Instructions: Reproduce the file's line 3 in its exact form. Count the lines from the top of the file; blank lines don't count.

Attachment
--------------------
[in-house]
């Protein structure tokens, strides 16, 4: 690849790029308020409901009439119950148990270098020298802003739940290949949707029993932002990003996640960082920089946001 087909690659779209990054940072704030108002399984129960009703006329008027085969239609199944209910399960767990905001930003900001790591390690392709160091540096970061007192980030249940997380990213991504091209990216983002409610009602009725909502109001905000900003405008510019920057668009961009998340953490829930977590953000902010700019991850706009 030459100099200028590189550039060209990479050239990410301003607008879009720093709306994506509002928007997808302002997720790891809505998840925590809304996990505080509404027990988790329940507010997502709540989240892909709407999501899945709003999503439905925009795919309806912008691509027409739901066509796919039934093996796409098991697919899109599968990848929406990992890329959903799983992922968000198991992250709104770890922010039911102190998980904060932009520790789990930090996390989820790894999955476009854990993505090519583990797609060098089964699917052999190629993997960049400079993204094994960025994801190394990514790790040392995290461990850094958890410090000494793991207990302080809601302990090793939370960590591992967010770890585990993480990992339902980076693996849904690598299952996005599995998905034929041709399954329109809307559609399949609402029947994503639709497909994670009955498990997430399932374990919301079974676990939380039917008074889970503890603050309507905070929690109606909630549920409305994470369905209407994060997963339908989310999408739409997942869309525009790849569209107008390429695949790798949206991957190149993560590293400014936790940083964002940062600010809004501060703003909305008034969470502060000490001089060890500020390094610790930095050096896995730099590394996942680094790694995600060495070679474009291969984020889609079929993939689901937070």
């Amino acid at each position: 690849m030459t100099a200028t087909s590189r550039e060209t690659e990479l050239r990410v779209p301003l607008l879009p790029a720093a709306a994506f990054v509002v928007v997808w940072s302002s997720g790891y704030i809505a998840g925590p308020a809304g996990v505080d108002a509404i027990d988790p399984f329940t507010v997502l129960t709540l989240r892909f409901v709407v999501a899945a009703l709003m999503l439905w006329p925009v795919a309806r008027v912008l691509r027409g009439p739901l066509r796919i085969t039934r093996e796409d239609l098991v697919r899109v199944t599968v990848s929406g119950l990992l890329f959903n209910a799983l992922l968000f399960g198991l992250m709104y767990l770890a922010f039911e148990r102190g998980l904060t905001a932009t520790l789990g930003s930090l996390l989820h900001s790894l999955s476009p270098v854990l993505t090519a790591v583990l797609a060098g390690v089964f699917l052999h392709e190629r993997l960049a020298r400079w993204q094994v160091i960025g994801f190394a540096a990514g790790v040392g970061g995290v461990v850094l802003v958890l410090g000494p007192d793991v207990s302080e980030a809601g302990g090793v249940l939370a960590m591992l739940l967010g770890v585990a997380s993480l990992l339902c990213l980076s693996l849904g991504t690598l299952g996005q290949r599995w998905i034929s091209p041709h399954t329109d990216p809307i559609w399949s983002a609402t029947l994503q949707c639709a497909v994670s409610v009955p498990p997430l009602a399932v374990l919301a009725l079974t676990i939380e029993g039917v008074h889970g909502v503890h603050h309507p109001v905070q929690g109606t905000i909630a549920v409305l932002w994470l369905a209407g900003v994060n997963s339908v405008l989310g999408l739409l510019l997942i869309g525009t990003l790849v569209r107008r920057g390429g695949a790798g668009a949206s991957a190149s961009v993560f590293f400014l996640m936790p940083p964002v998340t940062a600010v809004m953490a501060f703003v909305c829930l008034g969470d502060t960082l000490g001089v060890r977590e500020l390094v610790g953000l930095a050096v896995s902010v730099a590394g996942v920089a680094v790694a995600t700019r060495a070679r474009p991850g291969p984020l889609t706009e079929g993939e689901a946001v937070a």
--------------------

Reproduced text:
């Amino acid at each position: 690849m030459t100099a200028t087909s590189r550039e060209t690659e990479l050239r990410v779209p301003l607008l879009p790029a720093a709306a994506f990054v509002v928007v997808w940072s302002s997720g790891y704030i809505a998840g925590p308020a809304g996990v505080d108002a509404i027990d988790p399984f329940t507010v997502l129960t709540l989240r892909f409901v709407v999501a899945a009703l709003m999503l439905w006329p925009v795919a309806r008027v912008l691509r027409g009439p739901l066509r796919i085969t039934r093996e796409d239609l098991v697919r899109v199944t599968v990848s929406g119950l990992l890329f959903n209910a799983l992922l968000f399960g198991l992250m709104y767990l770890a922010f039911e148990r102190g998980l904060t905001a932009t520790l789990g930003s930090l996390l989820h900001s790894l999955s476009p270098v854990l993505t090519a790591v583990l797609a060098g390690v089964f699917l052999h392709e190629r993997l960049a020298r400079w993204q094994v160091i960025g994801f190394a540096a990514g790790v040392g970061g995290v461990v850094l802003v958890l410090g000494p007192d793991v207990s302080e980030a809601g302990g090793v249940l939370a960590m591992l739940l967010g770890v585990a997380s993480l990992l339902c990213l980076s693996l849904g991504t690598l299952g996005q290949r599995w998905i034929s091209p041709h399954t329109d990216p809307i559609w399949s983002a609402t029947l994503q949707c639709a497909v994670s409610v009955p498990p997430l009602a399932v374990l919301a009725l079974t676990i939380e029993g039917v008074h889970g909502v503890h603050h309507p109001v905070q929690g109606t905000i909630a549920v409305l932002w994470l369905a209407g900003v994060n997963s339908v405008l989310g999408l739409l510019l997942i869309g525009t990003l790849v569209r107008r920057g390429g695949a790798g668009a949206s991957a190149s961009v993560f590293f400014l996640m936790p940083p964002v998340t940062a600010v809004m953490a501060f703003v909305c829930l008034g969470d502060t960082l000490g001089v060890r977590e500020l390094v610790g953000l930095a050096v896995s902010v730099a590394g996942v920089a680094v790694a995600t700019r060495a070679r474009p991850g291969p984020l889609t706009e079929g993939e689901a946001v937070a």